French President Emmanuel Macron tweeted a tribute to the director, writing that the country had lost a “national treasure”.
“It was like appearing in French cinema,” Macron wrote on Twitter. “Then he became one of its masters. Jean-Luc Godard, the most iconographic of the New Wave director, created a very modern and free art. We miss a national treasure, a look of genius.”
Godard’s first feature film, “bout de souffle” (“Breathless”) in 1960, was a celebration of the careless improvisational cinematography that had become synonymous with his style.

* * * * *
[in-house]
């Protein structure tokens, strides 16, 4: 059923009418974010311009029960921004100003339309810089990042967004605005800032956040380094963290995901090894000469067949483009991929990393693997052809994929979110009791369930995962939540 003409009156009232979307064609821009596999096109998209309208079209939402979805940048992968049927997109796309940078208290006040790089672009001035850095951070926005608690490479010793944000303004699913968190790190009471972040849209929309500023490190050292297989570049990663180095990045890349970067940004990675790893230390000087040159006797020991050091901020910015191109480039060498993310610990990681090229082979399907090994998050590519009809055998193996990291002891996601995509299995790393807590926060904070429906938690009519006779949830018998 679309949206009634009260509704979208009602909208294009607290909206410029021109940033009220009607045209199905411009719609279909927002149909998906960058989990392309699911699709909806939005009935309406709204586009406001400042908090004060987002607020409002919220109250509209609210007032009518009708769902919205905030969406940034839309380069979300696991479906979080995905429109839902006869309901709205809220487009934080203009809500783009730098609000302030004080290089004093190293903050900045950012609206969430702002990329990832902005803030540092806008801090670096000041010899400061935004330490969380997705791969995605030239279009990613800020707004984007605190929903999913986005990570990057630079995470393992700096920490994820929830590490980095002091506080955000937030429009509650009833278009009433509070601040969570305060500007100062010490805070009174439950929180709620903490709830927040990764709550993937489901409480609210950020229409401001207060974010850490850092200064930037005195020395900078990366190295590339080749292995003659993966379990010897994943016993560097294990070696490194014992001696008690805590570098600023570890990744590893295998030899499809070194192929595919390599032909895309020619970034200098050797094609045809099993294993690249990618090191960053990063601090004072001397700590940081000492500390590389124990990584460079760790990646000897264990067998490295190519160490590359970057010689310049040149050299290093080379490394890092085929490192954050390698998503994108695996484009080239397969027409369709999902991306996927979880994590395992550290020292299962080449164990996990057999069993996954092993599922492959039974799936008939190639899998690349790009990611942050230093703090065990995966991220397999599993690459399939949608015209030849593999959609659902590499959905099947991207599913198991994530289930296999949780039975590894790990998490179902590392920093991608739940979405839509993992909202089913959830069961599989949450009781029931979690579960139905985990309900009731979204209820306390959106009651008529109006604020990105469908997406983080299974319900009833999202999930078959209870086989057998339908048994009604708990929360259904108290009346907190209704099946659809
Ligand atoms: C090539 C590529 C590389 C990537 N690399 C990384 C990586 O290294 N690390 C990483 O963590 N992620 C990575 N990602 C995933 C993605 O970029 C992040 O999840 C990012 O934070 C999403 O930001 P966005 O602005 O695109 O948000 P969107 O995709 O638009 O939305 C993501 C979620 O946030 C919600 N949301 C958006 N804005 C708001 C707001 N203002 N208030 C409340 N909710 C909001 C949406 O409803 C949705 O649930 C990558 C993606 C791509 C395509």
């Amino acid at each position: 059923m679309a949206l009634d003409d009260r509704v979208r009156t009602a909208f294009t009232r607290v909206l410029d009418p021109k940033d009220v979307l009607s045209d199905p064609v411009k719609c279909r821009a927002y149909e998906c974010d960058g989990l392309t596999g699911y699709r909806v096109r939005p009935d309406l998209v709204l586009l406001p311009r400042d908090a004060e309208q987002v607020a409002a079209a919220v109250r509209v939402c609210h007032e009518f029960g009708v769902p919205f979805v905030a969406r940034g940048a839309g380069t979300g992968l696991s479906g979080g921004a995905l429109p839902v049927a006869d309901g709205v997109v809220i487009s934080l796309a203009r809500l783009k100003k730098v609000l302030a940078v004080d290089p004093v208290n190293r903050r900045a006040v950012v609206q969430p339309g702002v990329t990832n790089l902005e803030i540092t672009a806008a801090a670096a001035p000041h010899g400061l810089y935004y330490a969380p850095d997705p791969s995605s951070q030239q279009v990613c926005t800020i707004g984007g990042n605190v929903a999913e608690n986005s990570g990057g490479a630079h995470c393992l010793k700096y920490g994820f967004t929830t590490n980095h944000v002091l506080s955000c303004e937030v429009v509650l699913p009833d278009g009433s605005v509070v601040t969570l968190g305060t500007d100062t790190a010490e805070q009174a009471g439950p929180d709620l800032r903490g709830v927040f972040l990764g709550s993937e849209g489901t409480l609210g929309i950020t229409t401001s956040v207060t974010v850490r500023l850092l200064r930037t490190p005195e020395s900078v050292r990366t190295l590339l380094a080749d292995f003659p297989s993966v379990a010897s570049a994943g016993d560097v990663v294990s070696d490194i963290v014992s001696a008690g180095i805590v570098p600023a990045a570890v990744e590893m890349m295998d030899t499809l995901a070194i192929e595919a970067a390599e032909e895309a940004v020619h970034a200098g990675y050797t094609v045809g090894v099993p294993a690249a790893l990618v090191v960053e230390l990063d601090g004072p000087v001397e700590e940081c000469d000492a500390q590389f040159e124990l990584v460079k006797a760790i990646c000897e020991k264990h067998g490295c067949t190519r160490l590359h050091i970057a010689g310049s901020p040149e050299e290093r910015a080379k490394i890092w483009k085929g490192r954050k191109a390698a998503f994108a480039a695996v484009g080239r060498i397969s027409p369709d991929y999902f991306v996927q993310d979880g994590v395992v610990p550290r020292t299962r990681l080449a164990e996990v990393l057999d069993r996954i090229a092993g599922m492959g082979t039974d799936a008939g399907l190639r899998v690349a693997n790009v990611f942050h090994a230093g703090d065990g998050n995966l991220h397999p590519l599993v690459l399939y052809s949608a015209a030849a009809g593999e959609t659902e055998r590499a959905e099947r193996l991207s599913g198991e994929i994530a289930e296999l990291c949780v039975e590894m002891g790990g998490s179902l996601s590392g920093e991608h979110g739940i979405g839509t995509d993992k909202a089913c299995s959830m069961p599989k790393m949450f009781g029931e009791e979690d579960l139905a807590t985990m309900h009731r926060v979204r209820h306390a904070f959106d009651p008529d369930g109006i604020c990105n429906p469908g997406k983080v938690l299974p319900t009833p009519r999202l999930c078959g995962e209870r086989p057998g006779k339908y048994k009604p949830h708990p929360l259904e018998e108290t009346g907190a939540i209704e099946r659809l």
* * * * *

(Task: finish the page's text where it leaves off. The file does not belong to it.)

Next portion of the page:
In the years that followed, his films revolved around complex issues such as volatility, humiliation, and whimsy.
Among his later works are “The Sublime Trilogy” which consisted of three films that explored femininity, nature and religion – the 1982 film “Passion” and the following year’s “Penum Carmen” (“First Name: Carmen”) and “Je vous salue, Marie” (“Peace be upon you” Mary”) in 1985.
During his long career, Godard was awarded an Honorary Cesar in 1987 and 1998, and was awarded an Honorary Academy Award in 2010.
The French newspaper Liberation was the first to report Godard’s death.
This is an evolving story. More to track.
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